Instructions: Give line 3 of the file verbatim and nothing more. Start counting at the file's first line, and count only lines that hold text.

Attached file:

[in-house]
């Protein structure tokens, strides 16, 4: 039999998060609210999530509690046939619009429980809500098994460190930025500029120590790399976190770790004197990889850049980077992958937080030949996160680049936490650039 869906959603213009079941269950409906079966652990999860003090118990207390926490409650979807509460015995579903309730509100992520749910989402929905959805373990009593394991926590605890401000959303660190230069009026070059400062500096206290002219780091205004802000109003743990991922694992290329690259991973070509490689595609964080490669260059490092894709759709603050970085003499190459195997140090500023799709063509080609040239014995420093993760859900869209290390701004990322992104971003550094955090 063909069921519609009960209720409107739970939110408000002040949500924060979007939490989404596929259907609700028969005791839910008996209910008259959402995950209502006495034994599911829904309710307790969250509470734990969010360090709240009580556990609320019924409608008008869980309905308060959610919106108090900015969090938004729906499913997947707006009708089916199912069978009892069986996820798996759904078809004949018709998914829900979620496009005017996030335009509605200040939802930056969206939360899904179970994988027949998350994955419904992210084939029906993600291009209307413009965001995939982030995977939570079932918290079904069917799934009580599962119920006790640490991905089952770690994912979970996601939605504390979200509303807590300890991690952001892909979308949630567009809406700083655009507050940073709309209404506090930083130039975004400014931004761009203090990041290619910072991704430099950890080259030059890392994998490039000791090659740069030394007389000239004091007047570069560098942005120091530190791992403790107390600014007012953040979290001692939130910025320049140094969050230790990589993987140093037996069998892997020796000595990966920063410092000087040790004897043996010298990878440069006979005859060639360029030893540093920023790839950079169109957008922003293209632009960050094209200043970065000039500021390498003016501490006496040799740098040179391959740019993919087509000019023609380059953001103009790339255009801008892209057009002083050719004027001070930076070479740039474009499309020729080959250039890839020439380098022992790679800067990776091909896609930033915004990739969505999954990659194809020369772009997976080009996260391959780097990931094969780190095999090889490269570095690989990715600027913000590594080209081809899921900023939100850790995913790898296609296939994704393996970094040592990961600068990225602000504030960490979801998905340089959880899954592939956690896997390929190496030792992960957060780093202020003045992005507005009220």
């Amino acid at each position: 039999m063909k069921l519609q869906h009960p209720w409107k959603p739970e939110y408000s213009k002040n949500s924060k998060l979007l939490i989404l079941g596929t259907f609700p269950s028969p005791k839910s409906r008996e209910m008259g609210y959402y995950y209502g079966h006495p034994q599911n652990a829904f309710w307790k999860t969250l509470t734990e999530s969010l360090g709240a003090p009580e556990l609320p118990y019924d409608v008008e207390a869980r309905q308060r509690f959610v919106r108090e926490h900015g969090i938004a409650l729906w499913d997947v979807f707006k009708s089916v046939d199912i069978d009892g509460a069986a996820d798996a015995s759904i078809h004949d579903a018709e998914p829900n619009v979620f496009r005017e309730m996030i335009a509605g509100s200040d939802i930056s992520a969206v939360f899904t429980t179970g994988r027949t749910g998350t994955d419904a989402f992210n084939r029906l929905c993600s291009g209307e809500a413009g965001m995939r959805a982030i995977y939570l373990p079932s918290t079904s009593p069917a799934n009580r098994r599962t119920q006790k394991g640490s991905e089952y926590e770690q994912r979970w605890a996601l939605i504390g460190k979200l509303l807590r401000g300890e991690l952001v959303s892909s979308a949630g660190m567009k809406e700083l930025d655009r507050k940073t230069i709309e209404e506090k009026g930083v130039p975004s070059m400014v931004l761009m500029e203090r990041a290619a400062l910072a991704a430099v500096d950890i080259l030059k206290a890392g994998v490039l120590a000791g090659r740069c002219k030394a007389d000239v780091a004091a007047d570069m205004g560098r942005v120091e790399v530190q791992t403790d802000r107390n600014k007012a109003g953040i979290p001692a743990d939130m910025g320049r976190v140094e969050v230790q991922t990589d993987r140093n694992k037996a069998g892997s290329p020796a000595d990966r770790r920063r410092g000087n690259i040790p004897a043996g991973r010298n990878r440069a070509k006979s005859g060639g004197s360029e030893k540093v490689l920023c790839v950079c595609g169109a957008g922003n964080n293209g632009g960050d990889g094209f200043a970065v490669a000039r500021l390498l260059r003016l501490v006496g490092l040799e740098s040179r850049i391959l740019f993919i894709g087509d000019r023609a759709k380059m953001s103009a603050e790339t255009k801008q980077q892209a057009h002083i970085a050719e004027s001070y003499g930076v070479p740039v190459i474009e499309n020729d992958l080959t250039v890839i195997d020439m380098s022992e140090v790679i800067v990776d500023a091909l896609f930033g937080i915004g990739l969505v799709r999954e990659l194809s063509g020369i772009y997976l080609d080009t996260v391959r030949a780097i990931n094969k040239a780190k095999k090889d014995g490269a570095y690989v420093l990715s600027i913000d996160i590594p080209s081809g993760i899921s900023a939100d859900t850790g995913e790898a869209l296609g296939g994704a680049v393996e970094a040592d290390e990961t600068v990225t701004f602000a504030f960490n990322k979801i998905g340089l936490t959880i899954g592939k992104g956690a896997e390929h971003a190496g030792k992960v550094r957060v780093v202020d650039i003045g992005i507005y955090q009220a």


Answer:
């Amino acid at each position: 039999m063909k069921l519609q869906h009960p209720w409107k959603p739970e939110y408000s213009k002040n949500s924060k998060l979007l939490i989404l079941g596929t259907f609700p269950s028969p005791k839910s409906r008996e209910m008259g609210y959402y995950y209502g079966h006495p034994q599911n652990a829904f309710w307790k999860t969250l509470t734990e999530s969010l360090g709240a003090p009580e556990l609320p118990y019924d409608v008008e207390a869980r309905q308060r509690f959610v919106r108090e926490h900015g969090i938004a409650l729906w499913d997947v979807f707006k009708s089916v046939d199912i069978d009892g509460a069986a996820d798996a015995s759904i078809h004949d579903a018709e998914p829900n619009v979620f496009r005017e309730m996030i335009a509605g509100s200040d939802i930056s992520a969206v939360f899904t429980t179970g994988r027949t749910g998350t994955d419904a989402f992210n084939r029906l929905c993600s291009g209307e809500a413009g965001m995939r959805a982030i995977y939570l373990p079932s918290t079904s009593p069917a799934n009580r098994r599962t119920q006790k394991g640490s991905e089952y926590e770690q994912r979970w605890a996601l939605i504390g460190k979200l509303l807590r401000g300890e991690l952001v959303s892909s979308a949630g660190m567009k809406e700083l930025d655009r507050k940073t230069i709309e209404e506090k009026g930083v130039p975004s070059m400014v931004l761009m500029e203090r990041a290619a400062l910072a991704a430099v500096d950890i080259l030059k206290a890392g994998v490039l120590a000791g090659r740069c002219k030394a007389d000239v780091a004091a007047d570069m205004g560098r942005v120091e790399v530190q791992t403790d802000r107390n600014k007012a109003g953040i979290p001692a743990d939130m910025g320049r976190v140094e969050v230790q991922t990589d993987r140093n694992k037996a069998g892997s290329p020796a000595d990966r770790r920063r410092g000087n690259i040790p004897a043996g991973r010298n990878r440069a070509k006979s005859g060639g004197s360029e030893k540093v490689l920023c790839v950079c595609g169109a957008g922003n964080n293209g632009g960050d990889g094209f200043a970065v490669a000039r500021l390498l260059r003016l501490v006496g490092l040799e740098s040179r850049i391959l740019f993919i894709g087509d000019r023609a759709k380059m953001s103009a603050e790339t255009k801008q980077q892209a057009h002083i970085a050719e004027s001070y003499g930076v070479p740039v190459i474009e499309n020729d992958l080959t250039v890839i195997d020439m380098s022992e140090v790679i800067v990776d500023a091909l896609f930033g937080i915004g990739l969505v799709r999954e990659l194809s063509g020369i772009y997976l080609d080009t996260v391959r030949a780097i990931n094969k040239a780190k095999k090889d014995g490269a570095y690989v420093l990715s600027i913000d996160i590594p080209s081809g993760i899921s900023a939100d859900t850790g995913e790898a869209l296609g296939g994704a680049v393996e970094a040592d290390e990961t600068v990225t701004f602000a504030f960490n990322k979801i998905g340089l936490t959880i899954g592939k992104g956690a896997e390929h971003a190496g030792k992960v550094r957060v780093v202020d650039i003045g992005i507005y955090q009220a």